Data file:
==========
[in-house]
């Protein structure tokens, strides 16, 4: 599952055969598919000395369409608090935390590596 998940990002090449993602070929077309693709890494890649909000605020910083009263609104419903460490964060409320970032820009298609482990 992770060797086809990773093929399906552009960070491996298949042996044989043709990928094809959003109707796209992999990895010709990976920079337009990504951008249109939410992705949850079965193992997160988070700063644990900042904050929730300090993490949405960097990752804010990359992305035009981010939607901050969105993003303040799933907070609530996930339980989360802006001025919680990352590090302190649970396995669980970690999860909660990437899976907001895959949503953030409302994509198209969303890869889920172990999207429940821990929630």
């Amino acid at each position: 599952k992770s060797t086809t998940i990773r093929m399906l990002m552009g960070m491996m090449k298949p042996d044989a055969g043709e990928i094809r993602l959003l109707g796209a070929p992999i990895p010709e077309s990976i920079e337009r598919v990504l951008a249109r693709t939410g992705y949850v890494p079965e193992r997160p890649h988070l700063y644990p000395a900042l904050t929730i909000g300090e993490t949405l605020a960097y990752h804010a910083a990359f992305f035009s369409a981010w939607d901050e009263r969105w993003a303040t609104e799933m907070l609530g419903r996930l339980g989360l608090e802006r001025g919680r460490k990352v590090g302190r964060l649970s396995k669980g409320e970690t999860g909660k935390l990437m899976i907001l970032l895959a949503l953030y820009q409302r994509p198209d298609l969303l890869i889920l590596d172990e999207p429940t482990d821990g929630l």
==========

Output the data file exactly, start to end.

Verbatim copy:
[in-house]
């Protein structure tokens, strides 16, 4: 599952055969598919000395369409608090935390590596 998940990002090449993602070929077309693709890494890649909000605020910083009263609104419903460490964060409320970032820009298609482990 992770060797086809990773093929399906552009960070491996298949042996044989043709990928094809959003109707796209992999990895010709990976920079337009990504951008249109939410992705949850079965193992997160988070700063644990900042904050929730300090993490949405960097990752804010990359992305035009981010939607901050969105993003303040799933907070609530996930339980989360802006001025919680990352590090302190649970396995669980970690999860909660990437899976907001895959949503953030409302994509198209969303890869889920172990999207429940821990929630």
């Amino acid at each position: 599952k992770s060797t086809t998940i990773r093929m399906l990002m552009g960070m491996m090449k298949p042996d044989a055969g043709e990928i094809r993602l959003l109707g796209a070929p992999i990895p010709e077309s990976i920079e337009r598919v990504l951008a249109r693709t939410g992705y949850v890494p079965e193992r997160p890649h988070l700063y644990p000395a900042l904050t929730i909000g300090e993490t949405l605020a960097y990752h804010a910083a990359f992305f035009s369409a981010w939607d901050e009263r969105w993003a303040t609104e799933m907070l609530g419903r996930l339980g989360l608090e802006r001025g919680r460490k990352v590090g302190r964060l649970s396995k669980g409320e970690t999860g909660k935390l990437m899976i907001l970032l895959a949503l953030y820009q409302r994509p198209d298609l969303l890869i889920l590596d172990e999207p429940t482990d821990g929630l």